Even with such a comprehensive list of names, Peter only names one active duty officer who has written an essay that forwards a counter idea to the status quo, CDR Jerry Hendrix, and it is still yet to be determined if CDR Jerry Hendrix's work will have any influence on naval thinking. CDR Jerry Hendrix is in fact so unique he is the only active duty officer to forward a shipbuilding strategy alternative to the 313-ship plan since its release.
The culture issue is real, and Peter ignored it. There are 2 Navy officers who have posted in that USNI thread, and I note neither used their real names. When Bryan McGrath posted his one year reflection since leaving the Navy, he offered up some strategic ideas counter to existing Navy direction and culture. I for one am not surprised it was taken down, and when I asked him why, he said he couldn't talk about it. Since the post (which I still have a copy) had nothing to do with his job, it suggests the pressure came from the Navy to remove it.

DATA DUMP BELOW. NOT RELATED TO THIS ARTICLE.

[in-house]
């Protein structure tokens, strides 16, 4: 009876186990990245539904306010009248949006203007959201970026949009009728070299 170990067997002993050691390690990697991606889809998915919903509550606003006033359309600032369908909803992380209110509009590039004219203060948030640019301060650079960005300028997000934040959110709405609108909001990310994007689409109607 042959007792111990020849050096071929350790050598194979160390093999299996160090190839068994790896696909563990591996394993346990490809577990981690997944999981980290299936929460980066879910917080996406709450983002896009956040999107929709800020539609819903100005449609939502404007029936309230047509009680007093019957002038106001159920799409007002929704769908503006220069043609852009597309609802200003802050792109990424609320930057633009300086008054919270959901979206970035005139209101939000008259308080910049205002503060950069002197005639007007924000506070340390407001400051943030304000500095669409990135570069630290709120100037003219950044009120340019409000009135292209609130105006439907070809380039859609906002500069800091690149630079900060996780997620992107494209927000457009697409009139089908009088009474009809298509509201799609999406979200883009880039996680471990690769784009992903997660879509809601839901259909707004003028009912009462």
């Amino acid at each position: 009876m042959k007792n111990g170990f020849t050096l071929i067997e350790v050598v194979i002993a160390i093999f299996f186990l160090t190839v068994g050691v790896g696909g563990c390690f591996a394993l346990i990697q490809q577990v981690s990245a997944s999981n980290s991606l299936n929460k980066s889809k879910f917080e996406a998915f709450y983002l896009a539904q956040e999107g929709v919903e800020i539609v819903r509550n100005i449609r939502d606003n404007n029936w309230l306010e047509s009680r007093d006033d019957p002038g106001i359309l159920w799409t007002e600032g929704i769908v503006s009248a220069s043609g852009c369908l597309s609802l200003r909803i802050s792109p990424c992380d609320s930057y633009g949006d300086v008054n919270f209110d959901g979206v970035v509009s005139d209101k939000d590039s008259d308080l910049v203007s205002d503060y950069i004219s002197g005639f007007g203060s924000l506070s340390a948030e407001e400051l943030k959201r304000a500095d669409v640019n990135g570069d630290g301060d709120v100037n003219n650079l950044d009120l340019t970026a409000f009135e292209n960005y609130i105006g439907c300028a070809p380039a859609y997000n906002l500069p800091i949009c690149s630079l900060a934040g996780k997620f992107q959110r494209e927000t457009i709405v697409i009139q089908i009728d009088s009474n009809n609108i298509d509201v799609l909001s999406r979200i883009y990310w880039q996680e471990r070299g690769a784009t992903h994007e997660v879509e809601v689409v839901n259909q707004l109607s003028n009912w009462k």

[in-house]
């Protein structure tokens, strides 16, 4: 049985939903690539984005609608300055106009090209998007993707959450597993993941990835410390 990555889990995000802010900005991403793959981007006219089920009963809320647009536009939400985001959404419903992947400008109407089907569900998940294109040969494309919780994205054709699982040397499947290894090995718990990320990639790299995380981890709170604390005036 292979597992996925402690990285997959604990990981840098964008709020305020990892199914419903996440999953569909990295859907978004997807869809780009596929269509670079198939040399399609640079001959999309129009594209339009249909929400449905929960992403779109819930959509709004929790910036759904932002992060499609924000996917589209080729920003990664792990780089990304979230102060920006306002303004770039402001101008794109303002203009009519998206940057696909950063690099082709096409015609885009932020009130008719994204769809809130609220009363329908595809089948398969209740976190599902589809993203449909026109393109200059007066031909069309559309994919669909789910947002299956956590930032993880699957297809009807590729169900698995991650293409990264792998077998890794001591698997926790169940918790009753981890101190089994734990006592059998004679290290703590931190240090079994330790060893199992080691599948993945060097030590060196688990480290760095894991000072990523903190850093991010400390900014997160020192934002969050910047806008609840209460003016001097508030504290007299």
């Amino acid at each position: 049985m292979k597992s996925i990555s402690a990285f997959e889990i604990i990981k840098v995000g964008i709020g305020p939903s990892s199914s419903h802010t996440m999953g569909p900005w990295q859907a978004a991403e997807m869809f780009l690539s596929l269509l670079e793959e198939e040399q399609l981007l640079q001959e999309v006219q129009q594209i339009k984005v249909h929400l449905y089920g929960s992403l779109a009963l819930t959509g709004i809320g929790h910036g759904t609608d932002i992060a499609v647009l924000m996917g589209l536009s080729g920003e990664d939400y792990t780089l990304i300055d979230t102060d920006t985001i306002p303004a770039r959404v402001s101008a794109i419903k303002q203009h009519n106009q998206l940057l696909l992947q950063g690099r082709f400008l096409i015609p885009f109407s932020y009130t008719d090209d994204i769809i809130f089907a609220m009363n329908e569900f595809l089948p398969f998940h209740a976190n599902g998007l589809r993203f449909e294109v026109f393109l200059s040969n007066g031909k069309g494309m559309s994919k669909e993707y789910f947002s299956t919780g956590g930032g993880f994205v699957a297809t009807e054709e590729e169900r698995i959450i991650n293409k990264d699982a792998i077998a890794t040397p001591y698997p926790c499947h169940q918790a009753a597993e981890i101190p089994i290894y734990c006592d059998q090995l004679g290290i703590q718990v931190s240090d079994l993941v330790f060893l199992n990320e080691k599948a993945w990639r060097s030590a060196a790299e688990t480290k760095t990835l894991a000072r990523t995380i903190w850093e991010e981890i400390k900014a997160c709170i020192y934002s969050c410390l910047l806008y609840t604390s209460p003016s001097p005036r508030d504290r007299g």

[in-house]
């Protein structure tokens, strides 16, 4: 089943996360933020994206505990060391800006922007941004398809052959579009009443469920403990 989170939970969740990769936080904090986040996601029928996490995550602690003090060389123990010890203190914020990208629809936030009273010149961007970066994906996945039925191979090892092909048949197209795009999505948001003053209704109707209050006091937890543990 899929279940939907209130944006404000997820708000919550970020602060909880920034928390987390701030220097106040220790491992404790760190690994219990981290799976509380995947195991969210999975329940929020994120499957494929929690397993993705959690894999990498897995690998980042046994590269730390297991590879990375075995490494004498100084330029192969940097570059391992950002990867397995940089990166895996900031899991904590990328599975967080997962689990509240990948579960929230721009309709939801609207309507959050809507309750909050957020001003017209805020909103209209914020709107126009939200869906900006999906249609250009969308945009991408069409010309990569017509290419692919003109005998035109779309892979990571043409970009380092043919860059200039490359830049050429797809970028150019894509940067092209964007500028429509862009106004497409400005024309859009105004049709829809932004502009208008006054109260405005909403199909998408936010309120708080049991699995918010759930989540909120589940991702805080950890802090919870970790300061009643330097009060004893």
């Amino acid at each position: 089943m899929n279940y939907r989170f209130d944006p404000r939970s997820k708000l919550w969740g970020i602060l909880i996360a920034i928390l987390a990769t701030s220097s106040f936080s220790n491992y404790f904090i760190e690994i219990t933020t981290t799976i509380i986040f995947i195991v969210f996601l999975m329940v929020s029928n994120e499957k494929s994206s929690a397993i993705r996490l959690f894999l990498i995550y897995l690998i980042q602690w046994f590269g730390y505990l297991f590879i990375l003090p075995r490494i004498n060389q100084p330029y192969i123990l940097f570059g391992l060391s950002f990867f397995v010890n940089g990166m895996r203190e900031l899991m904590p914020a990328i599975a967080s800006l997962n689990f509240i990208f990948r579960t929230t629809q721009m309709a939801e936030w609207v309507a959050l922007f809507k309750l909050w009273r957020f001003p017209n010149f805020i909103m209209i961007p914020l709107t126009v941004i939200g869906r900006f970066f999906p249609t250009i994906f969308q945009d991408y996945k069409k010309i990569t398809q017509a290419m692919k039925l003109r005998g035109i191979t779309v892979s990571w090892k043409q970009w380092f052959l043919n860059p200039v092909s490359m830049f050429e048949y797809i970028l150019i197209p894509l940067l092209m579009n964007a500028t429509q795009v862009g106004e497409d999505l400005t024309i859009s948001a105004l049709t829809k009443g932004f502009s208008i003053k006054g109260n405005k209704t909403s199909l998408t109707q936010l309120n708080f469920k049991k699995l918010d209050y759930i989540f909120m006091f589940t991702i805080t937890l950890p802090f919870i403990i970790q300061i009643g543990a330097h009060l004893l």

The number of active duty naval officers who use their real name when posting on this blog number three over nearly 2 years, and I average nearly 8000 individual visits a day, a portion of those visits from a .mil domain. Nobody wants to be known by name as even participating in a discussion outside the Navy, because the culture of conform, or culture of copy, is in effect a culture of fear for career for today's naval officers. I am asked by several naval officers I know not to give evidence I know them, because they believe even an association is dangerous to them. This is the culture of the Navy regarding an idea or opinion counter to the prevailing direction of the Navy, a culture Peter either ignores or is ignorant to.